Laser welding of dissimilar materials

Materials World magazine
1 Feb 2008

Using a novel joint design, laser welding of dissimilar materials can be transformed, according to scientists at The Welding Institute (TWI), Cambridge, UK. This could improve the quality of lightweight magnesium and aluminium alloy components used in the automotive sector.

Researchers sandwiched a magnesium layer between two aluminium sheets, and then focused a three-kilowatt neodymium:yttrium aluminium garnet laser beam on the surface of the top aluminium layer. The one-millimetre spot, which is positioned directly above holes cut out in the magnesium, melts the top and bottom aluminium sheets, spot welding them together and interlocking the magnesium layer in the middle.

‘Essentially, you do not melt weld magnesium to aluminium,’ says Dr Lien Nguyen, Project Leader of the Laser and Sheet Processes Group at TWI. ‘We transform the problem of welding dissimilar materials to that of welding similar substrates.’

Joining lightweight materials helps reduce the weight of vehicles which, in turn, aids fuel efficiency. However, conventional fusion welding techniques (arc, electron beam, resistance and laser) ‘result in low quality aluminium to magnesium welds’, says Nguyen.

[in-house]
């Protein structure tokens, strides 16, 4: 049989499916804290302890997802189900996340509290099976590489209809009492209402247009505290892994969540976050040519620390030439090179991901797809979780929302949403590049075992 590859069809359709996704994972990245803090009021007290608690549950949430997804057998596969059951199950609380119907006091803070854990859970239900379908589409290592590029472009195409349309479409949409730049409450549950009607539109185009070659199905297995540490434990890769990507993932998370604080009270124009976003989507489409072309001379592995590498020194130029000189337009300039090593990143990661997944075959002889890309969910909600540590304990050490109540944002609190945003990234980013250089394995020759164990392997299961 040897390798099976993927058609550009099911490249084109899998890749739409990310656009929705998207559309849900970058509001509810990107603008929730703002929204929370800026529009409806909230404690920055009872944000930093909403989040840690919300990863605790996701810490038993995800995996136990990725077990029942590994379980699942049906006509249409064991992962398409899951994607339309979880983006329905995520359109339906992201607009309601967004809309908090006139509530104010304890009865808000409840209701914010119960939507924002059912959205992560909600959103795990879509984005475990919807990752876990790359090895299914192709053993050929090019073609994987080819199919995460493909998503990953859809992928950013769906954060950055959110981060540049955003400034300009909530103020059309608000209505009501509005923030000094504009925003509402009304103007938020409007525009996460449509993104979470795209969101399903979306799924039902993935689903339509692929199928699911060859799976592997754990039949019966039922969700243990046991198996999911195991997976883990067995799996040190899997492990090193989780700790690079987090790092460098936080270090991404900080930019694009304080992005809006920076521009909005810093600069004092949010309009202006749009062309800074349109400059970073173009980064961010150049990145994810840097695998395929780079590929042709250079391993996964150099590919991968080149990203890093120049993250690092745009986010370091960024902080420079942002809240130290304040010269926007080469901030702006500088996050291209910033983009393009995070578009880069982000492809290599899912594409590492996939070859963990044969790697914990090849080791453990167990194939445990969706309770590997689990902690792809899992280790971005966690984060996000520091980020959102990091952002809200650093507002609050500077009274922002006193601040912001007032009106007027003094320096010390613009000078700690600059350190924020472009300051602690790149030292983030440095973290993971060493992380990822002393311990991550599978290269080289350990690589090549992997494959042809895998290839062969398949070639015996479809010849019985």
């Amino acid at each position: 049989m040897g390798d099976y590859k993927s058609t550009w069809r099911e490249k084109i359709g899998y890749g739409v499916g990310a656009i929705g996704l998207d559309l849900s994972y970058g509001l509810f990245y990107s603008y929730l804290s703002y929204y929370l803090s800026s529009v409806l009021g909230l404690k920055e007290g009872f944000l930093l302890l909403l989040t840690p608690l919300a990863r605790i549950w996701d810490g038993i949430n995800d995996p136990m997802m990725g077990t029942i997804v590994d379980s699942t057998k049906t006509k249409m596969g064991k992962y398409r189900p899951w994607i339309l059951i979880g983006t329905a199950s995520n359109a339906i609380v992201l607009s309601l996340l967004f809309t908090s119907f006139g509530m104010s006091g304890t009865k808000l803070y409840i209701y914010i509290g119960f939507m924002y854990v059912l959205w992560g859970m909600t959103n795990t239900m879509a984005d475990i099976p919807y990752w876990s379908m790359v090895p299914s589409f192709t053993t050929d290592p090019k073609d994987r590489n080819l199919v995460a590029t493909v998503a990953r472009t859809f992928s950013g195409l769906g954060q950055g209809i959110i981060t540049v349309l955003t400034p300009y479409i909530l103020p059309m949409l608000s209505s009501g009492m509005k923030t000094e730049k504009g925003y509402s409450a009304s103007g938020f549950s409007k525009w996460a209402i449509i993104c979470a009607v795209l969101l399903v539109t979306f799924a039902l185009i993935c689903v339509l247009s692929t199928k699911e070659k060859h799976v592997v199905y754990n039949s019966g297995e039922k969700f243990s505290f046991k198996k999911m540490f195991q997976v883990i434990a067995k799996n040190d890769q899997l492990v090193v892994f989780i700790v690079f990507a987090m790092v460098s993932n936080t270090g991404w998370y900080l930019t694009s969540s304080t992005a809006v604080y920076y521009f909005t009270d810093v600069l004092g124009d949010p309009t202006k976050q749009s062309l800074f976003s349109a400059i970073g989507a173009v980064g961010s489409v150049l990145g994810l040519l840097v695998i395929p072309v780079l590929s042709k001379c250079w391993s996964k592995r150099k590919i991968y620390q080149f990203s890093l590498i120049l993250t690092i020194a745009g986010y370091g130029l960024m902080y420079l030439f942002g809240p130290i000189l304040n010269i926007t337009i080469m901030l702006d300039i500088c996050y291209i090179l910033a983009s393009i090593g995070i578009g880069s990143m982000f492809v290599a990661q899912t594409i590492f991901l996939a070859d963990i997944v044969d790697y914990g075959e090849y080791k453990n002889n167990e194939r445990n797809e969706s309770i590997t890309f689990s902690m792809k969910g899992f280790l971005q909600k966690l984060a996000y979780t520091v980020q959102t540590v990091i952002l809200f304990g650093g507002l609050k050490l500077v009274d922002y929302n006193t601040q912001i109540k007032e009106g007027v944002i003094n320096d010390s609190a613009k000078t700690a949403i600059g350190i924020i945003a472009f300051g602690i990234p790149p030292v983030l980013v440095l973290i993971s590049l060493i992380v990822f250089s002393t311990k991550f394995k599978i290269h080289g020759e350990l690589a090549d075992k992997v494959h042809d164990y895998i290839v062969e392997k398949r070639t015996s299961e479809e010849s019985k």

‘In fusion welding, the materials are melted and then solidified to form the welds. When applied to magnesium and aluminium, the two metals melt, diffuse into one another and, due to their metallurgical properties, form brittle intermettalics.’

She adds, ‘By introducing holes in the middle material, we effectively only melt one type of material and interlock the middle layer’.

Tensile tests of the new joint have demonstrated shear stress that is 70% of that in conventional aluminium-to-aluminium welds. Further research will focus on applying a filler material to increase strength and avoid the sunken top beads where spot welding takes place.

Nguyen envisages the joint configuration being used to bond any pair of dissimiliar materials. The team is looking to industry to apply the technology.

Nigel Heath, Technical Specialist for Materials, Joining, Corrosion and Pre-development at Jaguar/ Land Rover in Warwick, UK, suggests that there might be a need for additional sealing after welding. ‘The biggest issue I have would be the potential for water ingress and consequential corrosion. The heat of the welding process would burn off any organic barrier coating or films used to isolate the two different metals.’


Further information:

The Welding Institute